Many infections tied to medical settings

From San Francisco, at the Interscience Conference on Antimicrobial Agents and Chemotherapy

More than one-fourth of skin or muscle infections that require hospitalization originate from microbes acquired in a clinic, hospital, or other medical-care setting, researchers find.

Using data from 134 hospitals in the northeastern United States, scientists identified 7,329 cases of infection caused by no more than one microbe. The infections typically followed trauma, surgery, or an invasive medical procedure such as kidney dialysis. The researchers excluded infections of the lungs and urinary tract. Staphylococcus aureus accounted for 55 percent of all infections.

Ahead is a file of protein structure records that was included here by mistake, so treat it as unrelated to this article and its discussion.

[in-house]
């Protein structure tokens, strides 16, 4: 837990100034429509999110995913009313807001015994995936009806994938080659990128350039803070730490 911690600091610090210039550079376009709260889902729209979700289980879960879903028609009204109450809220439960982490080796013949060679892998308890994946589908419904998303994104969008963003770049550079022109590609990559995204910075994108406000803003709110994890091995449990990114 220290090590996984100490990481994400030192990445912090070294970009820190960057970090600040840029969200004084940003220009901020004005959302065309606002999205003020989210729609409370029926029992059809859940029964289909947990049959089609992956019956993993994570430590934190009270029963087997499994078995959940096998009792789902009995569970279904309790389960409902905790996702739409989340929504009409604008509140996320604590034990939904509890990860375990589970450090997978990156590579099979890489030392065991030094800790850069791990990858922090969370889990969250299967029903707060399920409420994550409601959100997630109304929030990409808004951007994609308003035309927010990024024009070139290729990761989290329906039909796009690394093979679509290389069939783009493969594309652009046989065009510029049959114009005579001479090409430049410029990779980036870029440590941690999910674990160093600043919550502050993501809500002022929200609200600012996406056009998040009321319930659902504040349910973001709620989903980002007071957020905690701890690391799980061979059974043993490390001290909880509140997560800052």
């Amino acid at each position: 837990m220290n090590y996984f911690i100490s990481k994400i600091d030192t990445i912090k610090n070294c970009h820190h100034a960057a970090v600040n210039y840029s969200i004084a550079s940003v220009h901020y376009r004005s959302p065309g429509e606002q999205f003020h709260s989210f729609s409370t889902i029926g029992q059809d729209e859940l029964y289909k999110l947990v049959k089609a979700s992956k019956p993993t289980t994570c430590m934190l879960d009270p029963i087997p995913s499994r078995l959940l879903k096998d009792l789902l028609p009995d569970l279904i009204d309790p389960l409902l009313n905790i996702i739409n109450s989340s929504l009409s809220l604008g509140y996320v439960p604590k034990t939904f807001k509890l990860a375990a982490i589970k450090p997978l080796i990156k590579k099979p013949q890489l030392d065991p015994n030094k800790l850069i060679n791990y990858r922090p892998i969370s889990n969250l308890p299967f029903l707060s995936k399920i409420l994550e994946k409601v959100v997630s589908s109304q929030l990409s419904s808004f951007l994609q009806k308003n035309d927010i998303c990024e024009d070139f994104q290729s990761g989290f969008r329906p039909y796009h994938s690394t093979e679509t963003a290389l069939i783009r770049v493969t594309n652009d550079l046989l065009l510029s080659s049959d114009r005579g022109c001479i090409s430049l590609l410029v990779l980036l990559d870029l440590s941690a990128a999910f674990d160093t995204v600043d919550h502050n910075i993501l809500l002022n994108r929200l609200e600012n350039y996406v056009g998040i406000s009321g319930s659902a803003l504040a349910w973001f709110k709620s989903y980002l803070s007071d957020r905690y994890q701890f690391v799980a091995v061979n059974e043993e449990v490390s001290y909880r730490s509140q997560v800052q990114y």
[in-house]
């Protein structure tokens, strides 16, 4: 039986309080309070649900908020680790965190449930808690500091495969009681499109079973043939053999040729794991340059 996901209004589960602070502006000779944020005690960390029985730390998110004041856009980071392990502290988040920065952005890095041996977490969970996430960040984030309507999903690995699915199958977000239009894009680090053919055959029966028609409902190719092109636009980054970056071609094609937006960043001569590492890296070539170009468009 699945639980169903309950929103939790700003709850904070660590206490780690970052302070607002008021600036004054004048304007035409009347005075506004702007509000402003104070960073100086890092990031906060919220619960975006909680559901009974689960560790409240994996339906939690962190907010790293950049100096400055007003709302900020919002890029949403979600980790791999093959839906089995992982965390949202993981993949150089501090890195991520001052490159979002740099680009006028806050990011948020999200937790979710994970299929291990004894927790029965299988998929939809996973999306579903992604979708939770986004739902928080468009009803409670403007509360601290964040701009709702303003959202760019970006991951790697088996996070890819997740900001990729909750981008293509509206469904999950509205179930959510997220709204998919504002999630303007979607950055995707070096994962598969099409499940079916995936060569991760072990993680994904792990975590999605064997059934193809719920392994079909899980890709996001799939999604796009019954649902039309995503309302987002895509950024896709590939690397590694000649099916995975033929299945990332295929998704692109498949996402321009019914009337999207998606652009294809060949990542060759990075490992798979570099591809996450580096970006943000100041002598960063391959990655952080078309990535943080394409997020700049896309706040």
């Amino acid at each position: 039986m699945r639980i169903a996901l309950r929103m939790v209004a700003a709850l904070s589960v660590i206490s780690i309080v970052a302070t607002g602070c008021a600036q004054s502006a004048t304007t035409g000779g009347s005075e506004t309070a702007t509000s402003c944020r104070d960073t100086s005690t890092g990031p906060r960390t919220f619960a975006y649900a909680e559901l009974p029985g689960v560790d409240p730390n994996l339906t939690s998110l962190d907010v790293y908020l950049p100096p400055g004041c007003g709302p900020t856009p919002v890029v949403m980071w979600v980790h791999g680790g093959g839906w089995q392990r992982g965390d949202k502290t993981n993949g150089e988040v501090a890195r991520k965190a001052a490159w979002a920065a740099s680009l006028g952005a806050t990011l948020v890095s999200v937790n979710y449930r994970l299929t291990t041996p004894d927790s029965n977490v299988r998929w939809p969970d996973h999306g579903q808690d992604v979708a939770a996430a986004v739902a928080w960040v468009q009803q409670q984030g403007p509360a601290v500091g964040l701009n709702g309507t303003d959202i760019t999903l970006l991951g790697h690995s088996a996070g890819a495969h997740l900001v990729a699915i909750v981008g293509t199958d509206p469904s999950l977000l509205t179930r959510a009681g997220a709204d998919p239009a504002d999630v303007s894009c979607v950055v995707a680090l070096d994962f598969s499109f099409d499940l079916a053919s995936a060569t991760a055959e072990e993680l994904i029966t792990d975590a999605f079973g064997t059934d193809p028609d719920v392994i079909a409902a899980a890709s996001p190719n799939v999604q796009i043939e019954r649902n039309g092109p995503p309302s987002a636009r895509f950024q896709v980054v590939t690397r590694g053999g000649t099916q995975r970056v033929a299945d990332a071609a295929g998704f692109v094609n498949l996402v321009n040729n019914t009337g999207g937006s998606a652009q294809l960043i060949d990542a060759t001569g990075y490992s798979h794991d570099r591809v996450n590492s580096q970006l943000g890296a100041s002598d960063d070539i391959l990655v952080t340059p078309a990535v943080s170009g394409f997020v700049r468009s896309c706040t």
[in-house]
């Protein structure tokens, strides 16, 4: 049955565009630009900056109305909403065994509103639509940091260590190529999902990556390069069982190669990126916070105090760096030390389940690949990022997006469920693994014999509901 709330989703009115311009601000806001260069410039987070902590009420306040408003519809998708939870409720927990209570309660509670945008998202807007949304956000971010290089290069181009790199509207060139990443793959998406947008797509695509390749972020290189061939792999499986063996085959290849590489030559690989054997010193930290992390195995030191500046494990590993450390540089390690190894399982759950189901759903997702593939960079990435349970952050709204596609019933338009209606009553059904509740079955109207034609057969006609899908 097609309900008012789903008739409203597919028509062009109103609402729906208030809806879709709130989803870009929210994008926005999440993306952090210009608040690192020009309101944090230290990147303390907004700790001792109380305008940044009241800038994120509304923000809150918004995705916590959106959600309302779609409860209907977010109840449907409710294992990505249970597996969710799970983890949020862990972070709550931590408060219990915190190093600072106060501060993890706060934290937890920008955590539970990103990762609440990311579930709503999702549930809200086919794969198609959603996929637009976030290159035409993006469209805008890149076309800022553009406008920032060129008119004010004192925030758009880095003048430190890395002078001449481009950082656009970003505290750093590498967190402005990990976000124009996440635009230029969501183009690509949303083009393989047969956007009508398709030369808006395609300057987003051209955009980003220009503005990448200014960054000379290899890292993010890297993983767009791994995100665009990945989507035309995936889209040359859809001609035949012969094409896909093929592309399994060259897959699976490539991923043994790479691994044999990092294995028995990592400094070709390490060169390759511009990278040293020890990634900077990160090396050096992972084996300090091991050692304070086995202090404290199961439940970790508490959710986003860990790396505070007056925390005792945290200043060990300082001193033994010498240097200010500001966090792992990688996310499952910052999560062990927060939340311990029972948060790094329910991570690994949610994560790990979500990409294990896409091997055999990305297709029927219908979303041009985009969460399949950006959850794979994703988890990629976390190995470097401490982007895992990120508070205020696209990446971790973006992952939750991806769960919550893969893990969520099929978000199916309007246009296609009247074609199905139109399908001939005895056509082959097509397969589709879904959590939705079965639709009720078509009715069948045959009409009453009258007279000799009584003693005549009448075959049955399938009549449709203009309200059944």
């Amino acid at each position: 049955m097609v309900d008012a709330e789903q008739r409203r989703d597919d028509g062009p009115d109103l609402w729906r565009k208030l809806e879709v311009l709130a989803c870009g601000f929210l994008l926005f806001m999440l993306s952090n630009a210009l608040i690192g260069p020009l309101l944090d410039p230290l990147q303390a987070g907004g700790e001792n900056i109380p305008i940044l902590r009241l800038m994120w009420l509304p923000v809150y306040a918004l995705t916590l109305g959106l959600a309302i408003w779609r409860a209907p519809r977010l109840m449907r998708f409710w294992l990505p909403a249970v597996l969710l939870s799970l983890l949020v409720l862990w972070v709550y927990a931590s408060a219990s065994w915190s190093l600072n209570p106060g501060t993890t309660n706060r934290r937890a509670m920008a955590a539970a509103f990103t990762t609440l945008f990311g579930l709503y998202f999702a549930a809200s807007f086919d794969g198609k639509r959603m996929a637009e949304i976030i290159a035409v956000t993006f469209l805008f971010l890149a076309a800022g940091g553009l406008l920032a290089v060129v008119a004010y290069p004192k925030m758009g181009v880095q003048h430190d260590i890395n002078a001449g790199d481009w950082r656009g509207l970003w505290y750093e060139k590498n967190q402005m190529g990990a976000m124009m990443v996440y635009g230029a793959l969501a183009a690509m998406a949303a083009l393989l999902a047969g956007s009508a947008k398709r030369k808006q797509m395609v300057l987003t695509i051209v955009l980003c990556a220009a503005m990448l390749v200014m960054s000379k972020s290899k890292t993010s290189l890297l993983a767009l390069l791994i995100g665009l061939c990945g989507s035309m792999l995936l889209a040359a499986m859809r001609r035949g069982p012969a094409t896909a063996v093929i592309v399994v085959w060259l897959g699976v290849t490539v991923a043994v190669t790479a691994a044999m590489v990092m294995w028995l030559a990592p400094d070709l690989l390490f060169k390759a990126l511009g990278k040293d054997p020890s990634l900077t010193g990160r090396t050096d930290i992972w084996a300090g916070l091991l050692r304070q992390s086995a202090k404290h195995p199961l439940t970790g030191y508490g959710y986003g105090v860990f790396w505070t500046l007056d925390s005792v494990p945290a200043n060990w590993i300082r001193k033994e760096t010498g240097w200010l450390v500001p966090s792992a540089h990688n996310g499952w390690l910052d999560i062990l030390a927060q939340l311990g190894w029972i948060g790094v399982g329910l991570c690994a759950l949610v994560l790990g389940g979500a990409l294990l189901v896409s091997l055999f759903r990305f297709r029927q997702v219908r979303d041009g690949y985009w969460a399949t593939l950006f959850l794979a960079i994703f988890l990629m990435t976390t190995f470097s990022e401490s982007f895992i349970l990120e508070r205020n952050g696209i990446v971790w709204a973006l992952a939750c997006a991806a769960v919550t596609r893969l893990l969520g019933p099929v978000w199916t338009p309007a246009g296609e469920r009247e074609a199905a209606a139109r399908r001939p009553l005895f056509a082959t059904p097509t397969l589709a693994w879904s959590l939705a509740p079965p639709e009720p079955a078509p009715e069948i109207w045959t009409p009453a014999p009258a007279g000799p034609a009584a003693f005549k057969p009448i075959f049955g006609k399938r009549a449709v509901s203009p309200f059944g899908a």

The scientists found that 27 percent of the infections arose from microbial strains acquired in hospitals. People with such infections were three times as likely to die in the hospital as were patients whose infections originated outside the medical setting, says physician Benjamin A. Lipsky of the University of Washington School of Medicine in Seattle.

People with infections acquired in medical settings “have a different prognosis” because the microbe involved is more likely to be resistant to some drugs, so doctors should treat those infections with targeted drugs rather than broad-spectrum antibiotics, Lipsky says.

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